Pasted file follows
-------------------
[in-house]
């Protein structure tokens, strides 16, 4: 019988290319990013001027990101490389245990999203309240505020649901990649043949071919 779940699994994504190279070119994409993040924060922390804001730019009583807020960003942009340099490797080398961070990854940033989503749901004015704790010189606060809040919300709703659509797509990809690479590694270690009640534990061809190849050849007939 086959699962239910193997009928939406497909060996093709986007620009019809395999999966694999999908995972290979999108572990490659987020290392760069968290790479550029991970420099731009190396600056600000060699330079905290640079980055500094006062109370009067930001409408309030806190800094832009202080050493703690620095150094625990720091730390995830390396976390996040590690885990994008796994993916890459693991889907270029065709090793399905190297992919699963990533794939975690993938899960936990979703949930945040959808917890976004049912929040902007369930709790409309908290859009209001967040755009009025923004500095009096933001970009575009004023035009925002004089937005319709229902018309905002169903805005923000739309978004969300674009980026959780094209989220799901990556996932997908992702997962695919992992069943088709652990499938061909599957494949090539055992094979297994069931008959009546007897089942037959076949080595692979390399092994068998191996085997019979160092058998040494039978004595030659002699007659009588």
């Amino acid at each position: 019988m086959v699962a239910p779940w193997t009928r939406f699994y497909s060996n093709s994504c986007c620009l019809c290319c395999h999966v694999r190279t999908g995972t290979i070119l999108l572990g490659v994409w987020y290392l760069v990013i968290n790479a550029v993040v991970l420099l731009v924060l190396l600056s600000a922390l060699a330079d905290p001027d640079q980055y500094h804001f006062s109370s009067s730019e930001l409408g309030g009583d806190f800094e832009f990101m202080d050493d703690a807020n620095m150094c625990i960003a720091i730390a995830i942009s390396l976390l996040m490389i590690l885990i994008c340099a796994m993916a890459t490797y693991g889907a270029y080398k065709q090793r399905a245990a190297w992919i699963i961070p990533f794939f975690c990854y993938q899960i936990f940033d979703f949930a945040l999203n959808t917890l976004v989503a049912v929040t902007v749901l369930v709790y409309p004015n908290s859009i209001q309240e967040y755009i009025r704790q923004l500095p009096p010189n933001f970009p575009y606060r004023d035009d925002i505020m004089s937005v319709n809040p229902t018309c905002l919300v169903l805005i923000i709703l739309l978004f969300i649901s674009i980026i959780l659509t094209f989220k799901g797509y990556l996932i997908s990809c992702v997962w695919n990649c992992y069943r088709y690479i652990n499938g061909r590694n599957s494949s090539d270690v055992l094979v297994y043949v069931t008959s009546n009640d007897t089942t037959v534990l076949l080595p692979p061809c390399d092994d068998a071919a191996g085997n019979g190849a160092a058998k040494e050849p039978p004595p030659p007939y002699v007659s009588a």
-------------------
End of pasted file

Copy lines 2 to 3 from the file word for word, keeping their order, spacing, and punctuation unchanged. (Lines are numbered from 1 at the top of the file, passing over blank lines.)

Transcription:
């Protein structure tokens, strides 16, 4: 019988290319990013001027990101490389245990999203309240505020649901990649043949071919 779940699994994504190279070119994409993040924060922390804001730019009583807020960003942009340099490797080398961070990854940033989503749901004015704790010189606060809040919300709703659509797509990809690479590694270690009640534990061809190849050849007939 086959699962239910193997009928939406497909060996093709986007620009019809395999999966694999999908995972290979999108572990490659987020290392760069968290790479550029991970420099731009190396600056600000060699330079905290640079980055500094006062109370009067930001409408309030806190800094832009202080050493703690620095150094625990720091730390995830390396976390996040590690885990994008796994993916890459693991889907270029065709090793399905190297992919699963990533794939975690993938899960936990979703949930945040959808917890976004049912929040902007369930709790409309908290859009209001967040755009009025923004500095009096933001970009575009004023035009925002004089937005319709229902018309905002169903805005923000739309978004969300674009980026959780094209989220799901990556996932997908992702997962695919992992069943088709652990499938061909599957494949090539055992094979297994069931008959009546007897089942037959076949080595692979390399092994068998191996085997019979160092058998040494039978004595030659002699007659009588």
């Amino acid at each position: 019988m086959v699962a239910p779940w193997t009928r939406f699994y497909s060996n093709s994504c986007c620009l019809c290319c395999h999966v694999r190279t999908g995972t290979i070119l999108l572990g490659v994409w987020y290392l760069v990013i968290n790479a550029v993040v991970l420099l731009v924060l190396l600056s600000a922390l060699a330079d905290p001027d640079q980055y500094h804001f006062s109370s009067s730019e930001l409408g309030g009583d806190f800094e832009f990101m202080d050493d703690a807020n620095m150094c625990i960003a720091i730390a995830i942009s390396l976390l996040m490389i590690l885990i994008c340099a796994m993916a890459t490797y693991g889907a270029y080398k065709q090793r399905a245990a190297w992919i699963i961070p990533f794939f975690c990854y993938q899960i936990f940033d979703f949930a945040l999203n959808t917890l976004v989503a049912v929040t902007v749901l369930v709790y409309p004015n908290s859009i209001q309240e967040y755009i009025r704790q923004l500095p009096p010189n933001f970009p575009y606060r004023d035009d925002i505020m004089s937005v319709n809040p229902t018309c905002l919300v169903l805005i923000i709703l739309l978004f969300i649901s674009i980026i959780l659509t094209f989220k799901g797509y990556l996932i997908s990809c992702v997962w695919n990649c992992y069943r088709y690479i652990n499938g061909r590694n599957s494949s090539d270690v055992l094979v297994y043949v069931t008959s009546n009640d007897t089942t037959v534990l076949l080595p692979p061809c390399d092994d068998a071919a191996g085997n019979g190849a160092a058998k040494e050849p039978p004595p030659p007939y002699v007659s009588a």